Brazil’s Former President Has Been Arrested, Ending A Two-Day Standoff With Authorities

Luiz Inácio Lula da Silva turned himself over to police on Saturday to begin serving a 12-year prison sentence for corruption and money laundering. "I’m not human anymore, I'm an idea," he told supporters before surrendering.

Former Brazilian president Luiz Inácio Lula da Silva surrendered to police on Saturday to begin serving a 12-year prison term for corruption, leaving the union hall where he had been ensconced among supporters following a judge’s order for his arrest.

Before being driven away by authorities, the 72-year-old addressed supporters who had camped outside the Metalworkers Union of Sao Bernardo do Campo, where da Silva launched his political career four decades ago and where his career in politics appeared to come to an end after a televised standoff this weekend.

"They have to know that the death of a combatant does not stop the revolution,” da Silva told the crowd Saturday, as supporters jostled to prevent his departure. "The powerful can kill one, two, or three roses, but they will never be able to stop the arrival of spring. Our struggle is for the arrival of spring.”

“This will not be the end of me because I am no longer human,” he concluded. “I am an idea.”

It was a remarkable end to a saga that began last July, when da Silva was convicted of corruption and money laundering in connection to bribes he accepted from a construction firm — including the renovation of a vacation home he denies ever owning — in exchange for help scoring public contracts. The charges were part of a four-year probe known as Operation Car Wash that has ensnared most of Brazil’s major politicians and several business leaders and sent the country spiraling into a deepening political crisis.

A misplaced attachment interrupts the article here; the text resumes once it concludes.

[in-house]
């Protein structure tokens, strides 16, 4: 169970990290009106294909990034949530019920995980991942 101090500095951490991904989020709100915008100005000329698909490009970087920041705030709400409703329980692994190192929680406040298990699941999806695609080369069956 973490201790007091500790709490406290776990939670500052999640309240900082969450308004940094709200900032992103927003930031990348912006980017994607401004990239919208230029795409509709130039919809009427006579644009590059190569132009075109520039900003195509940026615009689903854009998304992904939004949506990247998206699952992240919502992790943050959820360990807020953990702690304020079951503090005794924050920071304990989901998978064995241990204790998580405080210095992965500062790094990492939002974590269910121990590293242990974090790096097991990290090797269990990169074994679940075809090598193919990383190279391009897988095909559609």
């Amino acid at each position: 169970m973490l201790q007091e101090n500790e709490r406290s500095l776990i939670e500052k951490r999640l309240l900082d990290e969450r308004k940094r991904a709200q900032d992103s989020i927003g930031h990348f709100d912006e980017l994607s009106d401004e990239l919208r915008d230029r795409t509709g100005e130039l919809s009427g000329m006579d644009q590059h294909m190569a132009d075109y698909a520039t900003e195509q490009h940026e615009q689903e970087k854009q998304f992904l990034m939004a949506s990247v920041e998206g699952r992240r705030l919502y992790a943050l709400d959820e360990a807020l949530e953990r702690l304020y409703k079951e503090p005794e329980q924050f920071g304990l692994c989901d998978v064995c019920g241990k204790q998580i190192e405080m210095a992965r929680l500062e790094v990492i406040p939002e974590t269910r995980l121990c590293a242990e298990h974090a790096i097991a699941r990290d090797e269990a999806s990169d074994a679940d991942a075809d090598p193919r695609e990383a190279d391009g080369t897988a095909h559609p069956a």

Da Silva has denied the charges against him and insists the case was an attempt to thwart his campaign for another turn at Brazil's presidency. Heading into 2018, polls showed da Silva, who previously served as president from 2002 to 2011, as the favorite to win the country’s presidential election this October.

But da Silva lost his first appeal of the conviction earlier this year, and on Thursday, a court issued an order for the former president’s imprisonment, denying his petition to remain free while he continues to appeal the conviction. Judge Sergio Moro, a leading figure in the Car Wash investigation, gave da Silva until 5 p.m. Friday to turn himself in.

Da Silva has vowed to continue his campaign from his jail cell, though Brazilian law will likely prevent him from running. His imprisonment throws the country’s presidential race into disarray, with no clear leader emerging to take the former president’s place as the standard-bearer for Brazil’s left.

#Live | Thousands stand with @LulapeloBrasil at the Steelworkers Union in São Bernardo do Campo claiming "Lula, warrior of the Brazilian people" #LulaLivre #LulaValeLuta

@telesurenglish / Twitter

As da Silva holed up in the metalworkers union hall following Thursday’s ruling, thousands of his supporters gathered outside to demonstrate and jostled to block authorities from taking the former president as he surrendered Saturday. Later, as he arrived in Curitiba, police fired rubber bullets and tear gas into a crowd of supporters awaiting the former president, according to news reports.

#Lula's supporters sing against the judge Sérgio Moro outside of the Federal Police Superintendency in #Curitiba. #EuSouLula #LulaDaSilva Via @Brasil_de_Fato

@PersonalEscrito / Twitter

In #Brazil's Curitiba, people gather outside of the Detention Center where @LulapeloBrasil is detained.

@telesurenglish / Twitter

Da Silva's detractors, meanwhile, heralded his arrest as the opening of a new chapter in Brazilian politics.

“We must once again believe that power is of the people and this power generates the responsibility of every citizen to engage in public affairs,” federal prosecutor Carlos Fernando dos Santos Lima wrote on Facebook Saturday. “We don't need heroes or saviors of the fatherland. We need citizenship. And we need to have good people in politics again.”

BuzzFeed News reporter Alexandre Aragão contributed reporting from São Paulo.

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